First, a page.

Rep. Ben Ray Lujan (D-NM) agreed that the conservation economy is critical to his state and must be promoted:
It’s the fabric of who we are as a state, and why we can all embrace it. And look, this notion that there are people that say you can’t bring in business interests to be able to embrace conservation, that they can’t work together—it’s not true. If they can just come to New Mexico and take a look around—we can make it happen, we’re doing it there, and it should be a part of everything we are talking about from an economic perspective.
Both DeGette and Lujan are sponsoring bills in Congress that support jobs in the conservation economy, such as protecting new wilderness area and national conservation areas and attracting renewable energy development to their states.
Northeast Facing Record Heating Oil Prices This Winter |
Households in the Northeast will face record prices for heating oil this winter, the Energy Information Agency projects. The record-high costs are caused by the earlier surge in crude oil prices, spurred by rampant financial speculation. Homeowners in the region have been moving rapidly away from the once-dominant heating oil to natural gas, which has been much cheaper in recent years.
At Climate Progress, Stephen Lacey has more: “The continued increases in oil-based heating fuels is encouraging many consumers to switch to gas. But it also offers an opportunity for the renewable thermal-energy sector to raise awareness about biomass, solar thermal and geothermal heat pumps.” Even more important for the Northeast’s old housing stock is home insulation retrofits.
The Commodity Futures Trading Commission (CFTC) is poised to vote on position limits for oil trading, but some senators are concerned that the rule will be too weak to diminish oil speculation. Sens. Bernie Sanders (I-VT) and Maria Cantwell (D-WA) both wrote letters to CFTC Commissioner Gary Gensler, asking him to take stronger steps to curb financial speculators like Goldman Sachs and Morgan Stanley. Sanders called the expected rule “simply unacceptable“:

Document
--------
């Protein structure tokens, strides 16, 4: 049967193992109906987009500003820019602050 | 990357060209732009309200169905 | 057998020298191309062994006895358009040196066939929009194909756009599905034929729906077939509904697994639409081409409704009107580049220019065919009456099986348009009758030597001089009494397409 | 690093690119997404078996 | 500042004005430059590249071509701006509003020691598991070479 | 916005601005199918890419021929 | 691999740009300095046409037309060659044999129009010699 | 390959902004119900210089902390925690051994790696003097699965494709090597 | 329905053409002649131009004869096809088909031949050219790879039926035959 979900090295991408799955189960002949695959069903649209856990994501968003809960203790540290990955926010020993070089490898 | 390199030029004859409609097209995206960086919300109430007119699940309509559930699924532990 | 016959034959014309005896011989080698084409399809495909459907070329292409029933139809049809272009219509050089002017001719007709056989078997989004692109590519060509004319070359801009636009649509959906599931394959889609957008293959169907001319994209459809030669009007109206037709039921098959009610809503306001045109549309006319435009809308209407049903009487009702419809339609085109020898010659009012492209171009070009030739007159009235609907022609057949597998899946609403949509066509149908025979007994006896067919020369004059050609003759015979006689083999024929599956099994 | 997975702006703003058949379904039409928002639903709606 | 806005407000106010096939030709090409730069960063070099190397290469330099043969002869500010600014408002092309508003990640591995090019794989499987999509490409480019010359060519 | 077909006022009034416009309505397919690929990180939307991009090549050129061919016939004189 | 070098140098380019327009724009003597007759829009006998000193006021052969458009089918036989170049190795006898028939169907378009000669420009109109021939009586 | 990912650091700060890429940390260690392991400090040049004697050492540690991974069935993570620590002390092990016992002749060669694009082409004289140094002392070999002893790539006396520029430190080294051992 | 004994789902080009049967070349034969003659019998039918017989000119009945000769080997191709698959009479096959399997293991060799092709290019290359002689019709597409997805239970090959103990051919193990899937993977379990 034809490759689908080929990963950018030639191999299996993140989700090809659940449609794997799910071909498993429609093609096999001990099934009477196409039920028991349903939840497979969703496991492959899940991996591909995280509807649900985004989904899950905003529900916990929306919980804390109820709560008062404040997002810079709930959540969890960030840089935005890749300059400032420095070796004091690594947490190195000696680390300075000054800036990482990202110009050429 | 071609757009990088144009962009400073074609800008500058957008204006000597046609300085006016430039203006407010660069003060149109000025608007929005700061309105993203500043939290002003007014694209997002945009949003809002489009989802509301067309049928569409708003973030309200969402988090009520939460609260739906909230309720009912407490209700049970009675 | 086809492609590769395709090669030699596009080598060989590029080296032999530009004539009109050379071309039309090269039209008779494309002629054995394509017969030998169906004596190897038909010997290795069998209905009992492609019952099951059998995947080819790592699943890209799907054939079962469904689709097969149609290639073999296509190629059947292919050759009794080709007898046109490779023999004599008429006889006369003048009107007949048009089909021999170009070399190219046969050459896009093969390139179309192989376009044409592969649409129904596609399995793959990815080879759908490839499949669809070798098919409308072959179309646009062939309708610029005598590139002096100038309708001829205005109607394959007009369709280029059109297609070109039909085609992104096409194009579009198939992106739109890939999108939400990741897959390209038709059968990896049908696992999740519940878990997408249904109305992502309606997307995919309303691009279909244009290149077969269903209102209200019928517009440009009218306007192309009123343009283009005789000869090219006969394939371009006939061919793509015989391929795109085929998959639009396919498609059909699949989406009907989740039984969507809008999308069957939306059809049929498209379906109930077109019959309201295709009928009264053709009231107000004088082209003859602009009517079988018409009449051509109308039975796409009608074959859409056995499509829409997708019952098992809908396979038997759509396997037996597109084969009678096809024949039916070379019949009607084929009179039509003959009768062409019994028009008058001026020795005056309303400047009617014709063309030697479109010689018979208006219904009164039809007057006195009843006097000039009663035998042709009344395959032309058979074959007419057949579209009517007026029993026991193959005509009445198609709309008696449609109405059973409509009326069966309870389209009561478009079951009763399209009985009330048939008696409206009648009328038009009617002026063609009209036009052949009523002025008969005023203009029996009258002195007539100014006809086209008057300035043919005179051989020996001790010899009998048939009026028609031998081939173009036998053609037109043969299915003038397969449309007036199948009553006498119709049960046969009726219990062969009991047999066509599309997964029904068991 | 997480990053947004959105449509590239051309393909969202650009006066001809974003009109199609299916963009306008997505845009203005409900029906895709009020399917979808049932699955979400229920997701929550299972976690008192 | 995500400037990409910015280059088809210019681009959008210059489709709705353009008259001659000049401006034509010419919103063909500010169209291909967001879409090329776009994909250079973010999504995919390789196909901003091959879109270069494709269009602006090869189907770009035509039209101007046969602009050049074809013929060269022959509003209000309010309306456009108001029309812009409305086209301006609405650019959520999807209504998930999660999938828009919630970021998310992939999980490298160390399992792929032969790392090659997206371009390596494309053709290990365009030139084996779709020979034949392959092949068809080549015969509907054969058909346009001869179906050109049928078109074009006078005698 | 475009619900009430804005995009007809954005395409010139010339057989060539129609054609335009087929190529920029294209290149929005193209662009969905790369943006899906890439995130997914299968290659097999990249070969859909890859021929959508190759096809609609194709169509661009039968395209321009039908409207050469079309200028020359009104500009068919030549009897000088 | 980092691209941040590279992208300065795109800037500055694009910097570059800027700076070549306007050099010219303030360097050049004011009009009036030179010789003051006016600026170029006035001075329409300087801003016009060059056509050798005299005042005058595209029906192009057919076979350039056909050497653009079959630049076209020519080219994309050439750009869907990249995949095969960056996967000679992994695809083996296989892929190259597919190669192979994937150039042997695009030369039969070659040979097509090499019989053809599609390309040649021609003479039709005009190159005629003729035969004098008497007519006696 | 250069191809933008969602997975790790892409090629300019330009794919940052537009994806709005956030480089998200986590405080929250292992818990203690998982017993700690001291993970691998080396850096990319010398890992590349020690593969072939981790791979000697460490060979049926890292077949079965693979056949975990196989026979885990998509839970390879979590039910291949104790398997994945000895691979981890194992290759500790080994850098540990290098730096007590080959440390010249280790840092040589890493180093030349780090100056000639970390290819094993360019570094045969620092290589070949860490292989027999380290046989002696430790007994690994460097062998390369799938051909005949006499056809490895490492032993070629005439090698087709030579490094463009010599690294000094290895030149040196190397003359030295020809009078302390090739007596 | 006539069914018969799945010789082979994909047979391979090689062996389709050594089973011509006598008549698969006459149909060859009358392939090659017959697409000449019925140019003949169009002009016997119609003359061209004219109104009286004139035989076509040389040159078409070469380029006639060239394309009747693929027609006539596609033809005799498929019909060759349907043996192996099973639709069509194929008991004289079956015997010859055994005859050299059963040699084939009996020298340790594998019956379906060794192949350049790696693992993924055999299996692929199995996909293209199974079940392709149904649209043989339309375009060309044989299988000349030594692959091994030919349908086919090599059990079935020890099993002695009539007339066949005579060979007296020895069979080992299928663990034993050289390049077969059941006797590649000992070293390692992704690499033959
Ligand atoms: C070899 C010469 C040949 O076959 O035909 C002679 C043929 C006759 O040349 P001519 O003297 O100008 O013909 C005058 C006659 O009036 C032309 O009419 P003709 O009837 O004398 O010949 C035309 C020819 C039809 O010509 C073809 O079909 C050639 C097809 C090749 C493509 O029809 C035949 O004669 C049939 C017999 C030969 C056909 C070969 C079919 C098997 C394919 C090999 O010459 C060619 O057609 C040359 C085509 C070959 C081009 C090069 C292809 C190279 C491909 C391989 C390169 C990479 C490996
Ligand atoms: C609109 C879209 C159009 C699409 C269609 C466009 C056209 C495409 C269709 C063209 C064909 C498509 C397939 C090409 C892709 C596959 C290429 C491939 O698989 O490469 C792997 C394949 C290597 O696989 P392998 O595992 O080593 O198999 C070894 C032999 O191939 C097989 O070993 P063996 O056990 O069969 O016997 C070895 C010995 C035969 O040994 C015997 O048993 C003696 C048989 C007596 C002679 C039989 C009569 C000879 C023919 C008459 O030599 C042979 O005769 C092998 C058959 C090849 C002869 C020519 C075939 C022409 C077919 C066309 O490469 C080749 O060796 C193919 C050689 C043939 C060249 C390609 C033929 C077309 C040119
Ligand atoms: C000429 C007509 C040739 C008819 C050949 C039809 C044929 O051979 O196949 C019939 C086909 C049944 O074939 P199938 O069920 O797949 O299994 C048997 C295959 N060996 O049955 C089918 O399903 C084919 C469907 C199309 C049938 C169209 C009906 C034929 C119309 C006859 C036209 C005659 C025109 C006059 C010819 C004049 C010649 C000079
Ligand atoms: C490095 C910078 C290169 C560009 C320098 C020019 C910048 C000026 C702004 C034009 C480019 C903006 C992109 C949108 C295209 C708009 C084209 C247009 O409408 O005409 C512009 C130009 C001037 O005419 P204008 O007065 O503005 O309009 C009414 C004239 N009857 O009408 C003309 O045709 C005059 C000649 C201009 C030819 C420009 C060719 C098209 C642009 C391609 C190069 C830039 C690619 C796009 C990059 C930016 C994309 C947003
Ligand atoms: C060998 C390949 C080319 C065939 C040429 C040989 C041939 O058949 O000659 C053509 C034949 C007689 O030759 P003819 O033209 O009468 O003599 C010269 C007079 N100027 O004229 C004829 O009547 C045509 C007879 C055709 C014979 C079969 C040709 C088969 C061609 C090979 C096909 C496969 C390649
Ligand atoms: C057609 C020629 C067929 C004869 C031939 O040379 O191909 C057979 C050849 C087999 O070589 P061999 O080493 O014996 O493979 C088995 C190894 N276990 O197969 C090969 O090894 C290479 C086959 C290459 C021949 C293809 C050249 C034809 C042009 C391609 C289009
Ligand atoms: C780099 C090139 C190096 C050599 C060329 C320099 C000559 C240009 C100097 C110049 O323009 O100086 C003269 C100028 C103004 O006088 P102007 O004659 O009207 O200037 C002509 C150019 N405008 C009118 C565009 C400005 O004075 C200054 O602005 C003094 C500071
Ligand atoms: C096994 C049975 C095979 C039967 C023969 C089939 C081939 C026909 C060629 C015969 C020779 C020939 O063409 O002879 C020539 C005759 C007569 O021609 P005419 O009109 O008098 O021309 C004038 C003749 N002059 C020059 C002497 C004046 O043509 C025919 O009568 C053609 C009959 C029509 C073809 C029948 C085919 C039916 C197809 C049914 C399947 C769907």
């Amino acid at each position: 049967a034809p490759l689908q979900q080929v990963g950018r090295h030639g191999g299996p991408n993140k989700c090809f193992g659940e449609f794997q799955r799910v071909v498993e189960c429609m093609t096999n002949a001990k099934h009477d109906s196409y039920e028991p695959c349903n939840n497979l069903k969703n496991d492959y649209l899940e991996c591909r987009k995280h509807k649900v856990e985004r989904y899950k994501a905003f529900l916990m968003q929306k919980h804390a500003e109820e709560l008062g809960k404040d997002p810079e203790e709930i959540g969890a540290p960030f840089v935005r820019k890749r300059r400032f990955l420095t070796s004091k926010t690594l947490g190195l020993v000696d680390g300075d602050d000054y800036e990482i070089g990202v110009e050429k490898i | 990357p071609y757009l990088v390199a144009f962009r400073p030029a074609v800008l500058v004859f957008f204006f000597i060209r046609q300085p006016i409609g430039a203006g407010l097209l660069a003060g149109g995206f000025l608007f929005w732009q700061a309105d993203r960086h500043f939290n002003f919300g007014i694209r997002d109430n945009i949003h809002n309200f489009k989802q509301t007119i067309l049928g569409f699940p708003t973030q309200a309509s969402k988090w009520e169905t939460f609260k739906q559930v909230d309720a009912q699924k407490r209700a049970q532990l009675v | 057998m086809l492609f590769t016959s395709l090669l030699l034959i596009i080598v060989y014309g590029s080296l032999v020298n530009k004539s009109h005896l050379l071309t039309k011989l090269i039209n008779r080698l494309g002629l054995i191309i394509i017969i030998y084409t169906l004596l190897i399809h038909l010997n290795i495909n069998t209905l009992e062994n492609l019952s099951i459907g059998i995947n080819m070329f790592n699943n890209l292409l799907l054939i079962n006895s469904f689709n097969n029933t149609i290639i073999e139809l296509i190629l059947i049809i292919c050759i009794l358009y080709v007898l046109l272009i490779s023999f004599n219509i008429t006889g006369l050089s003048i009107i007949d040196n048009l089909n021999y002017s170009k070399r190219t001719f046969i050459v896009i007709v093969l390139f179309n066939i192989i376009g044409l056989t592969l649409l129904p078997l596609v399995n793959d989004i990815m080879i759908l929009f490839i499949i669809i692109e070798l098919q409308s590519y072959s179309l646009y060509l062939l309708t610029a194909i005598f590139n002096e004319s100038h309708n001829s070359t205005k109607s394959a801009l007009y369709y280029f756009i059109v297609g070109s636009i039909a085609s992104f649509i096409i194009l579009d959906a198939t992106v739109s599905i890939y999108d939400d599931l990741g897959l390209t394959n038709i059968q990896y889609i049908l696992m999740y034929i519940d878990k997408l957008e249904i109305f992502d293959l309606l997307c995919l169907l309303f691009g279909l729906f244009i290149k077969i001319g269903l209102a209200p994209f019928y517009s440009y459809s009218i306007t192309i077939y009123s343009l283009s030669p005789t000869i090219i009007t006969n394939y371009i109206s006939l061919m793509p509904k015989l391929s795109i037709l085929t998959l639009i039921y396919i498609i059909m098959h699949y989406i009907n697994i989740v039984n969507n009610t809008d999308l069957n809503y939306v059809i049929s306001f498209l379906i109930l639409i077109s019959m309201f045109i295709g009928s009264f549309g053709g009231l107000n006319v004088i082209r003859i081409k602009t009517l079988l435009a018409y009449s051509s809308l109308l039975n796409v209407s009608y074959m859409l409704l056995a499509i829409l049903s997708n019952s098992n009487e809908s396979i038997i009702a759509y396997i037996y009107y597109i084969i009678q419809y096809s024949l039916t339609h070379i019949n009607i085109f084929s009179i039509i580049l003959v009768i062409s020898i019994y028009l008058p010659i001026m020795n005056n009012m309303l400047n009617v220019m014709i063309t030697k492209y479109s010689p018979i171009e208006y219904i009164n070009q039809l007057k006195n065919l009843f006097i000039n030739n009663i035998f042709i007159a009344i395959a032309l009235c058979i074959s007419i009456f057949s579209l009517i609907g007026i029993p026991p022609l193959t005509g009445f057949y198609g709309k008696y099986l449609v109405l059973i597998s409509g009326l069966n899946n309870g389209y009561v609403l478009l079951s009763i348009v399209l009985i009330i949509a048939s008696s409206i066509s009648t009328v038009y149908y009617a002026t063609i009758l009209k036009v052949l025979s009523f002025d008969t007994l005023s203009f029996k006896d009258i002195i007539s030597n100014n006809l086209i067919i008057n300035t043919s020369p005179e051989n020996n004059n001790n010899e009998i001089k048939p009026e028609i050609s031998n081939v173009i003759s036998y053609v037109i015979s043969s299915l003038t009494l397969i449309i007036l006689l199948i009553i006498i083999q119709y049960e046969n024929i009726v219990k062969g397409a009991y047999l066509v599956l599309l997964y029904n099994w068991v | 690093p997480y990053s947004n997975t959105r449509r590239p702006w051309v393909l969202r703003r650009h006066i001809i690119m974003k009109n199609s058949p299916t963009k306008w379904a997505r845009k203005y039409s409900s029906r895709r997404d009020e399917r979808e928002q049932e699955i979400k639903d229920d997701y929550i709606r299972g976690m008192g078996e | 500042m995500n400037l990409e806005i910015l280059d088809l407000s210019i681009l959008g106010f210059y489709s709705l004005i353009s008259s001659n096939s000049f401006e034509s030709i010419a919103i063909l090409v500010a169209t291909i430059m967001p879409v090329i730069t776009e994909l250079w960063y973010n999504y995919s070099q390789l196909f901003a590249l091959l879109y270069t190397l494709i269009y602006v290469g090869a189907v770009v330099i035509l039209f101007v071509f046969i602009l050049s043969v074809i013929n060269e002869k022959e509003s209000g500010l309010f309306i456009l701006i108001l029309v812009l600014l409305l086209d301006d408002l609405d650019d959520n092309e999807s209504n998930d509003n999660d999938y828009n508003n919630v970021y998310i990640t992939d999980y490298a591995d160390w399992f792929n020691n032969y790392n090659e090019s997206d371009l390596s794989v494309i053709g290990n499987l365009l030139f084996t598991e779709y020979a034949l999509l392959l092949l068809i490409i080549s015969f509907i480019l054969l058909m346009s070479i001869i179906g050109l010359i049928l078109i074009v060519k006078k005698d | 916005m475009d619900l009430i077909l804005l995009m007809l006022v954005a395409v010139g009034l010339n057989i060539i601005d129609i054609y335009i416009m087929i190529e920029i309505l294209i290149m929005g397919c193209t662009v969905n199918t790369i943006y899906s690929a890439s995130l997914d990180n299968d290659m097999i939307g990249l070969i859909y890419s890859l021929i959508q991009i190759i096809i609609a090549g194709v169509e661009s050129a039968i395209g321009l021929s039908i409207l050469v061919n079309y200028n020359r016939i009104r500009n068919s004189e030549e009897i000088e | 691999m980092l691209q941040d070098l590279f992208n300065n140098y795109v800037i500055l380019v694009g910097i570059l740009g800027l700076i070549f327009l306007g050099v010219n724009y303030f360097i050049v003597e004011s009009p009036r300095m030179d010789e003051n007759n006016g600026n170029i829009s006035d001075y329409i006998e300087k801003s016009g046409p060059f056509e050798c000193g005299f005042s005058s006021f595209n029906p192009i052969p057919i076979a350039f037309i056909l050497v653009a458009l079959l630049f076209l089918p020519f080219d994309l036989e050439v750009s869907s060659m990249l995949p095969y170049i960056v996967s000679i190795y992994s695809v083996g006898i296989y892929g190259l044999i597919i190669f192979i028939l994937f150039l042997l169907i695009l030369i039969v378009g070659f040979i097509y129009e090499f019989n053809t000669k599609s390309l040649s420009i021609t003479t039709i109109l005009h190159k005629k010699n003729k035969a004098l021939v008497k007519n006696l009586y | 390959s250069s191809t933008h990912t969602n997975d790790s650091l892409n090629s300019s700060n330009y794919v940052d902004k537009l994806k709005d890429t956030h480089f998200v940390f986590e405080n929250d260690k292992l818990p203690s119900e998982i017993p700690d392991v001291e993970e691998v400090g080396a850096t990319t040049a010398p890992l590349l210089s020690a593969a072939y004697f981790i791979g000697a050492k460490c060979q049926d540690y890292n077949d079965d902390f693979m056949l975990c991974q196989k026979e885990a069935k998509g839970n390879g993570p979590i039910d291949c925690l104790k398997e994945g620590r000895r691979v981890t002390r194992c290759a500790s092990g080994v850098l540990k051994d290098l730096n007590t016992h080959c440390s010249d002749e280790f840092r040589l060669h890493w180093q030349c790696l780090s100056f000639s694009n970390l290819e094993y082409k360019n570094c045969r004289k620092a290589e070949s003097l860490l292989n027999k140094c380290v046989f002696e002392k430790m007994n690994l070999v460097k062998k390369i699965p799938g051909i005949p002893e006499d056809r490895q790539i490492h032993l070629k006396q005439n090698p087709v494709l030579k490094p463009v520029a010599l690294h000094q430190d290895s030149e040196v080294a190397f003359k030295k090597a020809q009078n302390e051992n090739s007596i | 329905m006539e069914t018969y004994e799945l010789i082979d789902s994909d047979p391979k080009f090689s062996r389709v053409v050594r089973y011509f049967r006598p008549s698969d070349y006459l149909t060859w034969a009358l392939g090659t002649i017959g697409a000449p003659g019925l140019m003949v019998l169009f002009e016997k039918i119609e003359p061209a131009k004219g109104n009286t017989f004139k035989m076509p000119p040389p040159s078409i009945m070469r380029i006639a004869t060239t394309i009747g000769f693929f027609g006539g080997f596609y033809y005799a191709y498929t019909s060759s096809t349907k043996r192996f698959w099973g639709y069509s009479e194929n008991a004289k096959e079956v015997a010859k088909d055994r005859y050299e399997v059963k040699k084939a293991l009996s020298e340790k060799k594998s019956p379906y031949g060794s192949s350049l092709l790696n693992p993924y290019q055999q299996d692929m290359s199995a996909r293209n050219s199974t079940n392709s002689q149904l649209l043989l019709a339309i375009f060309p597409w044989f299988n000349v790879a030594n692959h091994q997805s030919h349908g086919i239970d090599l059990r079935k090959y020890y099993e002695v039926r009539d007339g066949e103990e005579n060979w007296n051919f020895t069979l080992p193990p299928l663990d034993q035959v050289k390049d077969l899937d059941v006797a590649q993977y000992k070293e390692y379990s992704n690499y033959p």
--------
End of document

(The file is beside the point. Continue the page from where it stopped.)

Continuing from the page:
Unfortunately, if recent reports in the media are correct, the final rule on position limits, as currently drafted, will do little or nothing to lower prices and it will not eliminate, prevent or diminish excessive speculation as required by the Dodd-Frank Act. At a time when the American people are experiencing extremely high oil and gas prices, this would be simply unacceptable.
Financial institutions have grossly distorted oil and other commodity markets that used to be dominated by actual buyers and sellers of the underlying products. The Dodd-Frank Act mandated that the CFTC establish stronger limits on financial speculation in commodity markets by Jan. 17, 2011. Nine months behind schedule, the CFTC is planning to establish position limits that would allow a single speculator to control 25 percent of the physically deliverable supply of oil, and to control 125 percent of the cash-settled supply.
Sanders also called on the CFTC to ban “speculative commodity index fund trading,” citing the new report by Better Markets that identifies commodity index funds as the “primary drivers of excessive speculation.”
Sen. Maria Cantwell’s (D-WA) letter to the CFTC goes into more detail about the ineffectiveness of the proposed rule. “I urge the Commission to drop the ‘conditional spot month position limit’ policy from the final ‘Position Limits for Derivatives’ rule and treat the physically-settled and economically equivalent cast-settled ‘look alike’ contracts equally,” she wrote.
Complete with orchestral music fit for a Lord of the Rings movie and supportive quotes from media pundits, Perry’s campaign attempts to spin his climate-killing energy plan into a hopeful vision for the future.
In cinema, high-budget drama doesn’t mean the director can weave a good story — or bring in good reviews from critics. Perry does neither. Here’s what others are saying about Perry’s energy plan:
“I appreciate you endorsing my energy ideas.” — Republican Presidential Candidate Michele Bachmann
“A long-standing jobs and energy proposal that resembled a wish list for the oil and gas industry…he offered no specific in the speech to support its two major claims.” — Richard Oppel, Jr, New York Times